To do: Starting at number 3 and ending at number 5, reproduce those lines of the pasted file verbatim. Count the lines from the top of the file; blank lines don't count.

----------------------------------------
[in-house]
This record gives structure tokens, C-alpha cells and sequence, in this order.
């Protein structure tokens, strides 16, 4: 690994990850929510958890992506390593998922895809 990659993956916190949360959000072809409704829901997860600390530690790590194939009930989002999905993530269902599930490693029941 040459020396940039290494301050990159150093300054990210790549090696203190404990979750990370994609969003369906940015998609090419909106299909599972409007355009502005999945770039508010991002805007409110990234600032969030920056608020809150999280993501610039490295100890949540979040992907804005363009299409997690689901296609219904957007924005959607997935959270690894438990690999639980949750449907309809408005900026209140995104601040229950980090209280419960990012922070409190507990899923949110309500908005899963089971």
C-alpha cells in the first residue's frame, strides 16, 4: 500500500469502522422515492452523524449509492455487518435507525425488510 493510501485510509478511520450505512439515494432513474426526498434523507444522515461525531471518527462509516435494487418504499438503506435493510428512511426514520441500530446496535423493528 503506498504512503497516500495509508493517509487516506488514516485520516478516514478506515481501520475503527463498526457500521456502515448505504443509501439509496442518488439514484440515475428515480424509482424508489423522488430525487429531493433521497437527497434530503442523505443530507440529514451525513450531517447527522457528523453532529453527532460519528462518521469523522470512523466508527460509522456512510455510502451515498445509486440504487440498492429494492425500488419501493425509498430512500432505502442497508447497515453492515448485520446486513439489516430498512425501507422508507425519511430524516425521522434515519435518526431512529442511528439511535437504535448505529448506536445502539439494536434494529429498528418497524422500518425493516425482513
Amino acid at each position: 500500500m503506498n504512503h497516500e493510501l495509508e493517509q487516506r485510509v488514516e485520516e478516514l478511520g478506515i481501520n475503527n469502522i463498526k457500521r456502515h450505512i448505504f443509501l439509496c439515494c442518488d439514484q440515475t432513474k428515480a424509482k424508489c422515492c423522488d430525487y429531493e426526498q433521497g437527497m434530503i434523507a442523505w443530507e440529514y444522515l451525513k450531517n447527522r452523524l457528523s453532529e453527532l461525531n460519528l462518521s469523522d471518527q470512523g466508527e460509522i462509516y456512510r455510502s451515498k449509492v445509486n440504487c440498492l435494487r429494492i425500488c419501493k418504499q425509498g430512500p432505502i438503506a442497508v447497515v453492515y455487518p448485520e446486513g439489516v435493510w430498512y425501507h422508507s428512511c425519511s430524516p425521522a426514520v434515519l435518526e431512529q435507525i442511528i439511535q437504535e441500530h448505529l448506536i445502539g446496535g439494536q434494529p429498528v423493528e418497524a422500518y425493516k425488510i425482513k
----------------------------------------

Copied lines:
């Protein structure tokens, strides 16, 4: 690994990850929510958890992506390593998922895809 990659993956916190949360959000072809409704829901997860600390530690790590194939009930989002999905993530269902599930490693029941 040459020396940039290494301050990159150093300054990210790549090696203190404990979750990370994609969003369906940015998609090419909106299909599972409007355009502005999945770039508010991002805007409110990234600032969030920056608020809150999280993501610039490295100890949540979040992907804005363009299409997690689901296609219904957007924005959607997935959270690894438990690999639980949750449907309809408005900026209140995104601040229950980090209280419960990012922070409190507990899923949110309500908005899963089971």
C-alpha cells in the first residue's frame, strides 16, 4: 500500500469502522422515492452523524449509492455487518435507525425488510 493510501485510509478511520450505512439515494432513474426526498434523507444522515461525531471518527462509516435494487418504499438503506435493510428512511426514520441500530446496535423493528 503506498504512503497516500495509508493517509487516506488514516485520516478516514478506515481501520475503527463498526457500521456502515448505504443509501439509496442518488439514484440515475428515480424509482424508489423522488430525487429531493433521497437527497434530503442523505443530507440529514451525513450531517447527522457528523453532529453527532460519528462518521469523522470512523466508527460509522456512510455510502451515498445509486440504487440498492429494492425500488419501493425509498430512500432505502442497508447497515453492515448485520446486513439489516430498512425501507422508507425519511430524516425521522434515519435518526431512529442511528439511535437504535448505529448506536445502539439494536434494529429498528418497524422500518425493516425482513
Amino acid at each position: 500500500m503506498n504512503h497516500e493510501l495509508e493517509q487516506r485510509v488514516e485520516e478516514l478511520g478506515i481501520n475503527n469502522i463498526k457500521r456502515h450505512i448505504f443509501l439509496c439515494c442518488d439514484q440515475t432513474k428515480a424509482k424508489c422515492c423522488d430525487y429531493e426526498q433521497g437527497m434530503i434523507a442523505w443530507e440529514y444522515l451525513k450531517n447527522r452523524l457528523s453532529e453527532l461525531n460519528l462518521s469523522d471518527q470512523g466508527e460509522i462509516y456512510r455510502s451515498k449509492v445509486n440504487c440498492l435494487r429494492i425500488c419501493k418504499q425509498g430512500p432505502i438503506a442497508v447497515v453492515y455487518p448485520e446486513g439489516v435493510w430498512y425501507h422508507s428512511c425519511s430524516p425521522a426514520v434515519l435518526e431512529q435507525i442511528i439511535q437504535e441500530h448505529l448506536i445502539g446496535g439494536q434494529p429498528v423493528e418497524a422500518y425493516k425488510i425482513k